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Mac-OS-Scientific-Python-Installation.md
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Mac OS Python Installation for Scientific Computing

This gist describes how to install the basic tools you'll need to do scientific computing with Python on Mac OS X. These have been tested with Mac OS X 10.6 and 10.7.

Your Mac comes with Python installed by in /usr/bin/; however, you probably don't want to use that Python because it is rarely updated and, it's not a good idea to mess with that which OS X has installed.

Install Homebrew

So, most Python developers on Macs install a copy of Python with homebrew, a 3rd party package manager (that you're probably already using). I'll show you how to do that here.

If you don't have homebrew installed, install it as such

ruby <(curl -fsSkL raw.github.com/mxcl/homebrew/go)

To use software installed by Homebrew, you'll want to alter your path, usually in your .baschrc or something similar

export PATH=/usr/local/bin:$PATH

Get the OSX command line tools

At this point, we need to ensure that you have the appropriate compilers on your syste: Apple's "command line tools". (If you've been using homebrew for a while, you've probably already done this step). Your Mac does not include the command line tools by default; instead, they are part of Xcode. There are two ways to get the tools. The first is to install Xcode from the AppStore, then install the "command line tools" using the Components tab of the Downloads preferences panel in Xcode. The second way to install the command line tools is to download them from the Apple developer center. That can be a much faster way. Neither way is better for our purposes. But, if you plan on doing OSX/iOS development, go ahead and get the full XCode.

Install Python via homebrew

Now, install Python, building it as a "Framework" for OS X

brew install python --framework --universal

After that, if you plan to use this Python as the default in your path, you'll need to update your "Framework Python" symlink. That should be something like

cd /System/Library/Frameworks/Python.framework/Versions
sudo rm Current
ln -s /usr/local/Cellar/python/2.7.3/Frameworks/Python.framework/Versions/Current

I say "something like", becase your version, e.g. "2.7.3", may be different.

Install common dependencies

Many scientific computing libraries in Python are actually written in C under the hood, and even Fortran. So, you'll need to install some binary dependencies. We'll do that with homebrew.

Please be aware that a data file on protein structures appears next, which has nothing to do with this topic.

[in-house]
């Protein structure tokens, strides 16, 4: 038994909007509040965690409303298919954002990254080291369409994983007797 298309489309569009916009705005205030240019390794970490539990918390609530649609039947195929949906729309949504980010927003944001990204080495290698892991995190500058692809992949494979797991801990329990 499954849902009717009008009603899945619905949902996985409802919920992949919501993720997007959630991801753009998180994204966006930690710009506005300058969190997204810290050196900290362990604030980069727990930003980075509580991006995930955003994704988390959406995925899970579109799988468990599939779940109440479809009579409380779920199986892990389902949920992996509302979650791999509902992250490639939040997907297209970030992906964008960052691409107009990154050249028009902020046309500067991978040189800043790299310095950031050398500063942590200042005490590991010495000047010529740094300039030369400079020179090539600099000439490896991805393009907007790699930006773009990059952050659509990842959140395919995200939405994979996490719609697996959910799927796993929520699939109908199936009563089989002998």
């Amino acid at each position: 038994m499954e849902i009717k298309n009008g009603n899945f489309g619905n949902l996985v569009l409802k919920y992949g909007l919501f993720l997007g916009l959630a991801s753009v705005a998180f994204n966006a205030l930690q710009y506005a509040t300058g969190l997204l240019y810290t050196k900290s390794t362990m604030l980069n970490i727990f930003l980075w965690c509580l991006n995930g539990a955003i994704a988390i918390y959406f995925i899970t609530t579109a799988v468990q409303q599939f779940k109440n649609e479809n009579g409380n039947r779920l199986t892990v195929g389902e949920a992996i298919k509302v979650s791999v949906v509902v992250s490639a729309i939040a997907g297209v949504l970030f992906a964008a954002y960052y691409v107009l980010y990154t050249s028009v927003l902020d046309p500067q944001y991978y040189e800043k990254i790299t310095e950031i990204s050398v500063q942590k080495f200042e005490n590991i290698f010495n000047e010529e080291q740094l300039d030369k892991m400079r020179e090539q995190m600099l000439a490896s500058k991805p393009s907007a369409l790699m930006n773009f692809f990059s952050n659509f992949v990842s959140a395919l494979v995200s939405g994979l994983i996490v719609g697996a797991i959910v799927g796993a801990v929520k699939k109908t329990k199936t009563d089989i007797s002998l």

brew install gfortran  # for scipy
brew install pkg-config  # for matplotlib
brew install zmq  # for ipython

Install pip and virtualenv

Now let's make sure pip is installed. Do which python. If it says /usr/local/bin/python, your PATH is set up correctly. If not, make sure you fix it (see above).

Now, install pip, which is a tool for installing Python packages.

easy_install pip

From now on, we'll use pip instead of easy_install. Then, install virtualenv so that we can create different Python environments for each project we work on, similar to rvm in Ruby.

pip install virtualenv

Create your first project

OK - now you're ready to install some fun packages for scientific meyhem in Python. This typically goes something like as follows. First, create a directory

mkdir myproject
cd myproject

Then create a new virtual environment called myvenv

virtualenv --distribute myvenv

Now "activate" that virtual env by sourcing the appropriate file. Assuming you're in the same directory

. ./myvenv/bin/activate

Now, when you type which python you should see something that includes myvenv, which means you're using the virtual environment and that you're free to install all sorts of Python packages willy-nilly because they won't effect your other projects.

Here's how you install some basic packages you may want

pip install numpy
pip install scipy
pip install ipython
pip install pandas
pip install scikit-learn

There it is. Now you've got the basic set of tools that most people use to write machine learning code in Python. You should be able to start up an Ipython notebook like this

ipython notebook --pylab inline

Enjoy! If you're part of NewHaven.io, don't hesitate to contact me with questions.

Now you're ready to start a Python project!

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